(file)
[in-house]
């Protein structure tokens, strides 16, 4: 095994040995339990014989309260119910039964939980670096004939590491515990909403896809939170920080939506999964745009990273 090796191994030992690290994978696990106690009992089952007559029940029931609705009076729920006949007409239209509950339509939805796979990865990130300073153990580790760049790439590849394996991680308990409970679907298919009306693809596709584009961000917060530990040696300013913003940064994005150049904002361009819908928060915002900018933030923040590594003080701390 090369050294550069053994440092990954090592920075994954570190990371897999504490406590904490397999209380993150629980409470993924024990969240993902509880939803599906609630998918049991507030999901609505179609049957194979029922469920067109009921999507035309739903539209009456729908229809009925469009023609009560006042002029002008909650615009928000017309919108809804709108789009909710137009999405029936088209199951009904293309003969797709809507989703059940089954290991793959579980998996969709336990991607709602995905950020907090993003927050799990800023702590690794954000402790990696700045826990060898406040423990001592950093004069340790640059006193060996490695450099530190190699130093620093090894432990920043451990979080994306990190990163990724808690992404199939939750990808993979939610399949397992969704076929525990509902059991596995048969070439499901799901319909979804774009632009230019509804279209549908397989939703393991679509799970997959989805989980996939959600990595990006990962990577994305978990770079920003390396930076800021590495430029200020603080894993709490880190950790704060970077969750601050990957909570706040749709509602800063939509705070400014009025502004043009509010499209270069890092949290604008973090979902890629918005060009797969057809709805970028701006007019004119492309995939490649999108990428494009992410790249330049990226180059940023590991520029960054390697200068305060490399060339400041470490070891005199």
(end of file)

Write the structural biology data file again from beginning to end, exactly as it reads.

[in-house]
């Protein structure tokens, strides 16, 4: 095994040995339990014989309260119910039964939980670096004939590491515990909403896809939170920080939506999964745009990273 090796191994030992690290994978696990106690009992089952007559029940029931609705009076729920006949007409239209509950339509939805796979990865990130300073153990580790760049790439590849394996991680308990409970679907298919009306693809596709584009961000917060530990040696300013913003940064994005150049904002361009819908928060915002900018933030923040590594003080701390 090369050294550069053994440092990954090592920075994954570190990371897999504490406590904490397999209380993150629980409470993924024990969240993902509880939803599906609630998918049991507030999901609505179609049957194979029922469920067109009921999507035309739903539209009456729908229809009925469009023609009560006042002029002008909650615009928000017309919108809804709108789009909710137009999405029936088209199951009904293309003969797709809507989703059940089954290991793959579980998996969709336990991607709602995905950020907090993003927050799990800023702590690794954000402790990696700045826990060898406040423990001592950093004069340790640059006193060996490695450099530190190699130093620093090894432990920043451990979080994306990190990163990724808690992404199939939750990808993979939610399949397992969704076929525990509902059991596995048969070439499901799901319909979804774009632009230019509804279209549908397989939703393991679509799970997959989805989980996939959600990595990006990962990577994305978990770079920003390396930076800021590495430029200020603080894993709490880190950790704060970077969750601050990957909570706040749709509602800063939509705070400014009025502004043009509010499209270069890092949290604008973090979902890629918005060009797969057809709805970028701006007019004119492309995939490649999108990428494009992410790249330049990226180059940023590991520029960054390697200068305060490399060339400041470490070891005199």